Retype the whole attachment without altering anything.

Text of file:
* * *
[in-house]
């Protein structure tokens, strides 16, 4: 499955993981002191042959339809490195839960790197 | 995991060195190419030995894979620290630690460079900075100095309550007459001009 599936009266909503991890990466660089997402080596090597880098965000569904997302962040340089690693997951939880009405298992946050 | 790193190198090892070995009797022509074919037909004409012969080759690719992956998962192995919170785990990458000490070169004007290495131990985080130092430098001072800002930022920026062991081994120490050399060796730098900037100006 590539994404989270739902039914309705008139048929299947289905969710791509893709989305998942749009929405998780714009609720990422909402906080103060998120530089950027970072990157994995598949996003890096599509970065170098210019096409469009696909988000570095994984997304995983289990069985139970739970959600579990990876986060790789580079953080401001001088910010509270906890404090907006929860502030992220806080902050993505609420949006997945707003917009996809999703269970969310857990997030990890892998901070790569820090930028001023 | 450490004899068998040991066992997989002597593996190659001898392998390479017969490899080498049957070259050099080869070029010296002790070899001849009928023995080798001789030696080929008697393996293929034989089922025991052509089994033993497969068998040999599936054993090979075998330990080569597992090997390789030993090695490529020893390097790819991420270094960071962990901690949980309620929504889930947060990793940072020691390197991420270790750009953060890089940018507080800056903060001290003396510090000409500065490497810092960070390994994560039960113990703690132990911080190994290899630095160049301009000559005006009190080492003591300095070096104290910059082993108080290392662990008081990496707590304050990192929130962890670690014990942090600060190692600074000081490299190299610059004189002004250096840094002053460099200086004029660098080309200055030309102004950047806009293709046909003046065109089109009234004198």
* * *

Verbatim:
[in-house]
């Protein structure tokens, strides 16, 4: 499955993981002191042959339809490195839960790197 | 995991060195190419030995894979620290630690460079900075100095309550007459001009 599936009266909503991890990466660089997402080596090597880098965000569904997302962040340089690693997951939880009405298992946050 | 790193190198090892070995009797022509074919037909004409012969080759690719992956998962192995919170785990990458000490070169004007290495131990985080130092430098001072800002930022920026062991081994120490050399060796730098900037100006 590539994404989270739902039914309705008139048929299947289905969710791509893709989305998942749009929405998780714009609720990422909402906080103060998120530089950027970072990157994995598949996003890096599509970065170098210019096409469009696909988000570095994984997304995983289990069985139970739970959600579990990876986060790789580079953080401001001088910010509270906890404090907006929860502030992220806080902050993505609420949006997945707003917009996809999703269970969310857990997030990890892998901070790569820090930028001023 | 450490004899068998040991066992997989002597593996190659001898392998390479017969490899080498049957070259050099080869070029010296002790070899001849009928023995080798001789030696080929008697393996293929034989089922025991052509089994033993497969068998040999599936054993090979075998330990080569597992090997390789030993090695490529020893390097790819991420270094960071962990901690949980309620929504889930947060990793940072020691390197991420270790750009953060890089940018507080800056903060001290003396510090000409500065490497810092960070390994994560039960113990703690132990911080190994290899630095160049301009000559005006009190080492003591300095070096104290910059082993108080290392662990008081990496707590304050990192929130962890670690014990942090600060190692600074000081490299190299610059004189002004250096840094002053460099200086004029660098080309200055030309102004950047806009293709046909003046065109089109009234004198």